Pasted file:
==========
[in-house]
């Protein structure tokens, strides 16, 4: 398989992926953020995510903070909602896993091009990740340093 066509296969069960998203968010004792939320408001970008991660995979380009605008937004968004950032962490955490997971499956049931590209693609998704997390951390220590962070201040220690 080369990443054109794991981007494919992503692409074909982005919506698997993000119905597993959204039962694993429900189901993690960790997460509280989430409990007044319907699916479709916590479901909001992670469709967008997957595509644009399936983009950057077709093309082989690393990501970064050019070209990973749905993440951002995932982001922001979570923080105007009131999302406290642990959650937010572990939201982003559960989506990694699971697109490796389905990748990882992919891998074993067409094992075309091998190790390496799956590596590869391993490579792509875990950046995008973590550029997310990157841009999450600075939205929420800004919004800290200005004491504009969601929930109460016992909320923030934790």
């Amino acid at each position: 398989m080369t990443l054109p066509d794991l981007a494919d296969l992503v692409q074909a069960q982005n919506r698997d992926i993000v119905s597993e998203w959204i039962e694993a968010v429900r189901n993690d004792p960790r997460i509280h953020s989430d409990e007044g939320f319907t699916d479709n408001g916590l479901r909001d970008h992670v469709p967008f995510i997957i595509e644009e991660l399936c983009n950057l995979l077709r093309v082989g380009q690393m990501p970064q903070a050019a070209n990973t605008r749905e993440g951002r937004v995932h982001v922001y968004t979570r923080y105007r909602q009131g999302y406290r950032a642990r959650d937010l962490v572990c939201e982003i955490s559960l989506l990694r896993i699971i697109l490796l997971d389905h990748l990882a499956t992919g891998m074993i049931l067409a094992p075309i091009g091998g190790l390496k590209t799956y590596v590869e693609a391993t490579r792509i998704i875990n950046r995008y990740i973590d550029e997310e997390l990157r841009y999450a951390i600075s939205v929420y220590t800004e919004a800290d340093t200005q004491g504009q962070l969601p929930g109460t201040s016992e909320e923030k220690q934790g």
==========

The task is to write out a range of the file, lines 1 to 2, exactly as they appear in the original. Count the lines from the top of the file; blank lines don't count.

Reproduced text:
[in-house]
């Protein structure tokens, strides 16, 4: 398989992926953020995510903070909602896993091009990740340093 066509296969069960998203968010004792939320408001970008991660995979380009605008937004968004950032962490955490997971499956049931590209693609998704997390951390220590962070201040220690 080369990443054109794991981007494919992503692409074909982005919506698997993000119905597993959204039962694993429900189901993690960790997460509280989430409990007044319907699916479709916590479901909001992670469709967008997957595509644009399936983009950057077709093309082989690393990501970064050019070209990973749905993440951002995932982001922001979570923080105007009131999302406290642990959650937010572990939201982003559960989506990694699971697109490796389905990748990882992919891998074993067409094992075309091998190790390496799956590596590869391993490579792509875990950046995008973590550029997310990157841009999450600075939205929420800004919004800290200005004491504009969601929930109460016992909320923030934790």